• 30 June 2019 onwards – carry a valid DoC relating to the relevant reporting period
  • 30 June each year – ships’ emissions reports made publicly available by the EC 

Ships that have historically never visited an EEA port and therefore do not have an approved monitoring plan or a DoC are still allowed to trade in the EU, but will need to prepare a monitoring plan within two months of their first visit and will need to submit a report of this voyage for the reporting period. 

The PSC will check that there is a DoC on board. If a copy is not on board, the ship is not in compliance with the legislation and is thus liable for fines, or even detention, as determined by the member state. 

What should shipowners and ship operators do?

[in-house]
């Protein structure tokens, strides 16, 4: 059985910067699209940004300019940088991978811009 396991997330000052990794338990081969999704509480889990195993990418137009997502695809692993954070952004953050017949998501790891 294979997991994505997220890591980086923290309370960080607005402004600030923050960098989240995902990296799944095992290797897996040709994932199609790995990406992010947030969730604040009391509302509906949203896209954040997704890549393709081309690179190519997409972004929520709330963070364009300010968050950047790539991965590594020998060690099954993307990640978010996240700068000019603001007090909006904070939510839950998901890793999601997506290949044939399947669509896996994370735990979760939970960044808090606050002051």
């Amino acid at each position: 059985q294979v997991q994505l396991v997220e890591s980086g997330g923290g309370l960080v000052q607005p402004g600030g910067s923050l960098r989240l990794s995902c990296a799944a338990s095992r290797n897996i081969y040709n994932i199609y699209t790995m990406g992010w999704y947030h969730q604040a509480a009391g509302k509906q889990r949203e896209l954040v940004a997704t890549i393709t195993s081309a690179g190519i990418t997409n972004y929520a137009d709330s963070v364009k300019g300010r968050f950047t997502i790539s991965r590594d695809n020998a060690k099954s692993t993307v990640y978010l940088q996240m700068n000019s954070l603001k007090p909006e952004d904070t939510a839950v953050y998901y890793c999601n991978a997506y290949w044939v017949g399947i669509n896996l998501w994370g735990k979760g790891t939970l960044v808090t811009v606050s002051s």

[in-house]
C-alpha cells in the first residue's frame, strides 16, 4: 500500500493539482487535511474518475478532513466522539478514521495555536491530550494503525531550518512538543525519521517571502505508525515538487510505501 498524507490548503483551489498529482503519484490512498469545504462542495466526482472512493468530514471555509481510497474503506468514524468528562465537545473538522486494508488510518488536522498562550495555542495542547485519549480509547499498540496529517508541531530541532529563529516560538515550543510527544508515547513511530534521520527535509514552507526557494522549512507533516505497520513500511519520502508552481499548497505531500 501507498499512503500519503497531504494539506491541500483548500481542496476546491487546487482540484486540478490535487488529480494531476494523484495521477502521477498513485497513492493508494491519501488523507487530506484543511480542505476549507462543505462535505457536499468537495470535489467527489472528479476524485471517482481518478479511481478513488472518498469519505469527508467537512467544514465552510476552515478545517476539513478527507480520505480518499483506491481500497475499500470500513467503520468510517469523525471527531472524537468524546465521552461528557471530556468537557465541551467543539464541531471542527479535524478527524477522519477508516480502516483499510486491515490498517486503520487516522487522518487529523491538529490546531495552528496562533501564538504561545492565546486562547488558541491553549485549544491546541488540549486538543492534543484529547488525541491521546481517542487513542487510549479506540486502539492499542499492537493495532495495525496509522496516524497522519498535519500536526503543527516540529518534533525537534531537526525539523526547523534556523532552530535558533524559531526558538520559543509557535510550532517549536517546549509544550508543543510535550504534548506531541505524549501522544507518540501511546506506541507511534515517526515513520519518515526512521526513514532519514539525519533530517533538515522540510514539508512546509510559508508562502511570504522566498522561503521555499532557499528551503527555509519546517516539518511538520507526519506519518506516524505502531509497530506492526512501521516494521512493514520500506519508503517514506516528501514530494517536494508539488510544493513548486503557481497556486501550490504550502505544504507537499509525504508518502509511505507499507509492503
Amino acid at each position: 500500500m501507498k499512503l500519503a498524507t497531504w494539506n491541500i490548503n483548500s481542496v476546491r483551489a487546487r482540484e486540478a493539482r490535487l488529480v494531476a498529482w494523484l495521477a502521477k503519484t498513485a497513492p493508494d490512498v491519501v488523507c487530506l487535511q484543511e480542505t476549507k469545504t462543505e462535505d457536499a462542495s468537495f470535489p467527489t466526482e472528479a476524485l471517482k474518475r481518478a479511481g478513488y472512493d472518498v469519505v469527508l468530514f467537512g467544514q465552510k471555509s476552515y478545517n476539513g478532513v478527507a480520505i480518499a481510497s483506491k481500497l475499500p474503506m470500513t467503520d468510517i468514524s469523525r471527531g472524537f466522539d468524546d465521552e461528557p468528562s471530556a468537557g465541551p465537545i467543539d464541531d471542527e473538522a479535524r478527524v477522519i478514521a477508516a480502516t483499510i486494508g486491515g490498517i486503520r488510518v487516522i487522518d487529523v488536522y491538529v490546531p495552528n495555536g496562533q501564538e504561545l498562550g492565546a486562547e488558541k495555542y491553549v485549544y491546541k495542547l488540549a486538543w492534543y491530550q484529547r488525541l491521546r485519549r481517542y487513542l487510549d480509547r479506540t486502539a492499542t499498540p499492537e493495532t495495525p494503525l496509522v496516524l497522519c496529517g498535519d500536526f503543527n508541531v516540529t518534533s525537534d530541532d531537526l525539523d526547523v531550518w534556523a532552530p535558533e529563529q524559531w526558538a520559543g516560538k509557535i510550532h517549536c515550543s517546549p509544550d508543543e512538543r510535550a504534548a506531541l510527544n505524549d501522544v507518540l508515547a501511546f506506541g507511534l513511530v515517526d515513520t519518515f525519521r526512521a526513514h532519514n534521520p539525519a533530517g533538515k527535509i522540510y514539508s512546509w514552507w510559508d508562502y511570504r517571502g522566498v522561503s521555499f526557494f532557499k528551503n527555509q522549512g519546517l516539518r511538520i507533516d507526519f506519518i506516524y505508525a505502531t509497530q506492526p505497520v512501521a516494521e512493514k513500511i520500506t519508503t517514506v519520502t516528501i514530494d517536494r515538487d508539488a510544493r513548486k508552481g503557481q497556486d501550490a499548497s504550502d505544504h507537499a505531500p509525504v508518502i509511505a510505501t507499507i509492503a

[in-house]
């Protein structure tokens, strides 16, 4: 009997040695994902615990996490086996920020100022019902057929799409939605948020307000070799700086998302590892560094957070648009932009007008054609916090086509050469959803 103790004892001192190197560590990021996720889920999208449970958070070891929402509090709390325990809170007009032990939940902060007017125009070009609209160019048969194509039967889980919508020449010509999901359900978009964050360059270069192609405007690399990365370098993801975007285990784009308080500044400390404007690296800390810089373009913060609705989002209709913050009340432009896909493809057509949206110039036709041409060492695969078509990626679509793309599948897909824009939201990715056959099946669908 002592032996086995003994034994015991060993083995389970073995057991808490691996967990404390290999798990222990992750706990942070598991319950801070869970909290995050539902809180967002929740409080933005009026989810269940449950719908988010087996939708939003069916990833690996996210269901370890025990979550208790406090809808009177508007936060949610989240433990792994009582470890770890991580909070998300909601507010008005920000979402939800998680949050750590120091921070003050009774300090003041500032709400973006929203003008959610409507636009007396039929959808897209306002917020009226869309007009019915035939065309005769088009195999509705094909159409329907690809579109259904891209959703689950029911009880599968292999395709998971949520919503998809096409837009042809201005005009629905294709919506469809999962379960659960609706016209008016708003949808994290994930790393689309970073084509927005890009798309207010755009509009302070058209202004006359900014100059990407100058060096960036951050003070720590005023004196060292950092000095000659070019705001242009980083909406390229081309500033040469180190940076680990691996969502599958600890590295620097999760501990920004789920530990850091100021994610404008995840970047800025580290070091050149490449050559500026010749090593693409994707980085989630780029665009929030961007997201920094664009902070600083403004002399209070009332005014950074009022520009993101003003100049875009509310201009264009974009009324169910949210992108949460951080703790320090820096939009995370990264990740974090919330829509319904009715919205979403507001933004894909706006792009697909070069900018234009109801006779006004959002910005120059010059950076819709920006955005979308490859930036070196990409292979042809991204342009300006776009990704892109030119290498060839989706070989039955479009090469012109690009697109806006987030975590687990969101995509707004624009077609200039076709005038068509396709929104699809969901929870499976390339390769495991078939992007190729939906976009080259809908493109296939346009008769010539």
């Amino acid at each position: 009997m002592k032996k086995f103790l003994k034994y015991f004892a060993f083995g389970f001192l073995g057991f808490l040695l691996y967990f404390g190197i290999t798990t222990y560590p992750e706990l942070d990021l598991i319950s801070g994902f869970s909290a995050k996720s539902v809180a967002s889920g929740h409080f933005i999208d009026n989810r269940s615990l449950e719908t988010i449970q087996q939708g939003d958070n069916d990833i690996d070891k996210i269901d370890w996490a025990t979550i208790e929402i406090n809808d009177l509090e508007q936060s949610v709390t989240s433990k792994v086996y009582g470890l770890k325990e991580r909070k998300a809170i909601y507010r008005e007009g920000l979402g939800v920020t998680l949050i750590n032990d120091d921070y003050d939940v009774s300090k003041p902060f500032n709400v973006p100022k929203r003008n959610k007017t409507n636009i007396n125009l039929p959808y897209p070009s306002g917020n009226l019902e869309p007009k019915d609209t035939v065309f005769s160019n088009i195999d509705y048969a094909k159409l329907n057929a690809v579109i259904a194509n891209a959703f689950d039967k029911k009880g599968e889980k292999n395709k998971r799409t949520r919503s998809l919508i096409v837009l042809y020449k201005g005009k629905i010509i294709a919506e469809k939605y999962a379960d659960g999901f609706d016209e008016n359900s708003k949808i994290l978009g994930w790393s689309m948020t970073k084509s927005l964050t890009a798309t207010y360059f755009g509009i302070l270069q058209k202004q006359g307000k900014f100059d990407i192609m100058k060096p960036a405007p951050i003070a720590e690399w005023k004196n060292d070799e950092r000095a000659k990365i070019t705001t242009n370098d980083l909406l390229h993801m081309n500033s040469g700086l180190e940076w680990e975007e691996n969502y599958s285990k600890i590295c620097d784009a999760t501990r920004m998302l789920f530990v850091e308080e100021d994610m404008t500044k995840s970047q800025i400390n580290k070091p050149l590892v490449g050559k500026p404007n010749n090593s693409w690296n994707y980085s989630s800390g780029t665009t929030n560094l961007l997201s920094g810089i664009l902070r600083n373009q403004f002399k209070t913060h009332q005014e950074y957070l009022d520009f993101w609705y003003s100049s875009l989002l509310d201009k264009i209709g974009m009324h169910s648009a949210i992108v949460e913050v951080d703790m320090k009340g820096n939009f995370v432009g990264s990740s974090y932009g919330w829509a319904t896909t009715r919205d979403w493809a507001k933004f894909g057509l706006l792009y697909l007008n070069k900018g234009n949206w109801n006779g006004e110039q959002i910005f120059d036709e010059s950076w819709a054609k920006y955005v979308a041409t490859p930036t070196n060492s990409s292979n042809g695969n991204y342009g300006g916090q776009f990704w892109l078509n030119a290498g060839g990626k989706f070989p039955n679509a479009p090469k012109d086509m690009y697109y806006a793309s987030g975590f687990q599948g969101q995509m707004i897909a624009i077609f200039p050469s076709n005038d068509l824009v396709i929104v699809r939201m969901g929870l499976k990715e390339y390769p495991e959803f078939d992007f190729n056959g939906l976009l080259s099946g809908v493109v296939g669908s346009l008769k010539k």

Shipowners and operators should proceed with submissions into LR’s Emissions Verifier, to provide sufficient time for LR to identify any errors or misstatements.
The data should be supplemented by an ‘evidence pack’ of supporting information to enable the verification work to be completed. Details of what should be included in the evidence pack are provided in the Emissions Verifier portal.


LR is accredited by the Hellenic Accreditation System (E.S.Y.D) and this accreditation remains valid. As an accredited verification body according to the requirements of ISO 14065, you can be sure that your data will be verified by experienced industry experts.

More information

Which data should be monitoring, reported and submitted?

Each company will be required to produce a ship-specific monitoring plan, which will be used to collect and monitor data on a per-voyage or annual basis, as applicable. The content of the plans could be similar or standardised across a fleet, and as such the plan can be separated into ship-specific and fleet-wide sections.